The principles are of course us. They and we are the sheep. We are being and have been for the last 50 years, with some breaks, Obama the most obvious but kept weak by virtue partly of his race, being slowly devoured, destroyed and we do nothing. It need not be Trump particularly, but the intuitive con-artist, ruthless moral moron, managed it and is kept in power. Ades is British and they have had Thatcher, then Cameron and now Teresa May. Brexit (well-meant by those who wanted to overthrow the pro-bank neo-liberal austerity stance of the EU) is counterproductive because the upper class and those in charge of Parliament will not break with neo-liberal oligarchic reactionary policies Bunuel and Ades blame us.

That’s unfair in part because the average person is trying to make a living while the powerful hire lawyers, teams of people to elect patsies, invent legislation for them to enact, do all they can to defund all social programs and stop any new ones from being enacted or effected. No wholly as the democratic party refuses to go left, liberal humane, return to the New Deal of FDR and Keynesian economics. And now we have invisible walls, doors, and if you say demonstrate, protest, with unions destroyed and the leaders of those left also centrists, long prison sentences.

I have wondered before this what Bunuel’s Petit Charm of the Bourgeoisie was about. Now I know: it’s the superficial surface the rearranging of the chair on the Titanic; The Exterminating Angel is the Titanic itself sinking.


You can see the sister (the singer with the blonde hair) with her brother just behind her

Only one of the individual stories were moving. The brother, Francesco, who has ulcers, his dependency on and love for his sister, Silvia, his mother-and-lover figure, her love for her child. I could make out a decent doctor with a deep base voice, the well-meaning host and his wife but could figure out nothing about them. I was even unsure who was the host. For the most part, the characters were not particularized, so the piece remained impersonal. This lack of characterization is responsible for the harshly critical reviews of the opera as “dead on arrival.” There is nowhere for us to know anything about these people and it’s only the peculiarity of the brother and sister (he with ulcers), she caring for him like a lover that made them stand out. All of the characters we get to see a bit of but the butler were the “upstairs” set, the 1%, the staff having fled. I had no Anna (as in Downton Abbey) to feel for.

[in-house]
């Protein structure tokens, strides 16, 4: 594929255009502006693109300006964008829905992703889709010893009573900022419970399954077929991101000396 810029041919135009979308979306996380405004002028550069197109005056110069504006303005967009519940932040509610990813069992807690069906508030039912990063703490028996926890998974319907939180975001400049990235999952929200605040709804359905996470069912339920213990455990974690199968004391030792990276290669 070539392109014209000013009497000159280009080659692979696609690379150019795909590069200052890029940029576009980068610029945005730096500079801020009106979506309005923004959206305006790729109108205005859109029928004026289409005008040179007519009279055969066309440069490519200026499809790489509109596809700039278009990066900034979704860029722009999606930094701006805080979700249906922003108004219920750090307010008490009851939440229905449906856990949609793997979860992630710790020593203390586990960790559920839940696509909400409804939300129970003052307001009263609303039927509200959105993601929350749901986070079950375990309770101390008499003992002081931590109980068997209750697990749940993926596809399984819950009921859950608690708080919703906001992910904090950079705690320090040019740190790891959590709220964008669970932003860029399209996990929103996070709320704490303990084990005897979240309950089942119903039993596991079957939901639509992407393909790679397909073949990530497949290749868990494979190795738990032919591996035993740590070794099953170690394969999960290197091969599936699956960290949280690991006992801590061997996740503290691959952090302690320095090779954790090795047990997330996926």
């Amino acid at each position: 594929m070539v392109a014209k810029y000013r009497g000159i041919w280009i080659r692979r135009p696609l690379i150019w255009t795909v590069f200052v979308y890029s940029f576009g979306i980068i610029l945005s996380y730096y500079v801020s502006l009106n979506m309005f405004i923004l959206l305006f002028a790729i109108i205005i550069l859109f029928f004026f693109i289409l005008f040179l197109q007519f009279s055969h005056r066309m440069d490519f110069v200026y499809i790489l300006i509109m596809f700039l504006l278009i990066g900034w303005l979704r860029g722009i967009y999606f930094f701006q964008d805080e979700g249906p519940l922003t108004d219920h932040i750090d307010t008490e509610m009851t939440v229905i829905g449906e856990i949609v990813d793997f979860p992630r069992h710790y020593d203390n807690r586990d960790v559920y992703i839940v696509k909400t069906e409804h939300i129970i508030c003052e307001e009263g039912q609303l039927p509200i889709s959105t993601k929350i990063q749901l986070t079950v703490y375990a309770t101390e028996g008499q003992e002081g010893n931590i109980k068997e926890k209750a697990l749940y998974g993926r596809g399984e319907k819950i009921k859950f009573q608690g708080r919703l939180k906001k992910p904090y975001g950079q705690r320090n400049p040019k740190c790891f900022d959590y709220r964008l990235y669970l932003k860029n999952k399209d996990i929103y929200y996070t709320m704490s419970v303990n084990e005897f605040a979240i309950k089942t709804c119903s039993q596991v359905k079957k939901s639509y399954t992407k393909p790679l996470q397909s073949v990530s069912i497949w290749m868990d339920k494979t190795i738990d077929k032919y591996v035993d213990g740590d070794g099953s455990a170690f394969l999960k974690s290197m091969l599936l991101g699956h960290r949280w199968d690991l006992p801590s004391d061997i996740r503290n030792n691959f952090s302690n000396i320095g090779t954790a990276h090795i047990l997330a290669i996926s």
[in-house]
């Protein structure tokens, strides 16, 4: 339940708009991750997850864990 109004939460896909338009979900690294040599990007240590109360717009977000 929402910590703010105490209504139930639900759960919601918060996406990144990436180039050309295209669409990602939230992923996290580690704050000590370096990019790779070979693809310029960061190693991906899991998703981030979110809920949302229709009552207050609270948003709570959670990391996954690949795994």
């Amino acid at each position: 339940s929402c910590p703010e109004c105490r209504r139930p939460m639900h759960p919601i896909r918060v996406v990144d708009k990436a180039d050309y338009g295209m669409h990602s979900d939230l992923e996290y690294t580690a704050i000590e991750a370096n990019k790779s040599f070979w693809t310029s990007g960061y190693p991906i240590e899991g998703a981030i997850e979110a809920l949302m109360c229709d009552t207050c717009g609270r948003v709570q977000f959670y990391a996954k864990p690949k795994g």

The opera can be seen as a black comedy trying to be gothic. Wilbur Hampton took it as about trauma. My caveat on those reviews which understood the piece is they objected to its pessimism; they wanted uplift. There is none. The directors seem to want to make it scary, a gothic, a ghost story, but I suggest only film can project the uncanny hallucinatory feel necessary. On the screen and dressed up in a costume, one man enacted a huge fierce bear looming over all. Perhaps they were thinking of Goya.


A huge backdrop scene was used to project film images; there real sheep on stage at first

You might say of course the audience understood. As I walking out of the theater I heard three different groups of people puzzling about it, genuinely puzzled. When I offered my explanation, one couple, possibly Trumpites looked offended but then saw one could generalize out, and then “get it.” A review by Walls and Kenny astonishingly regards the whole thing as so much fun. The fell back on talking of technique and marveling over the transfer from film to stage.

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Joyce DiDonato as Adalgisa, a temple virgin, loving friend of Norma

As to Norma, at the core of the opera is deep good true human feeling and in a contemporary opera would be permitted to come out directly.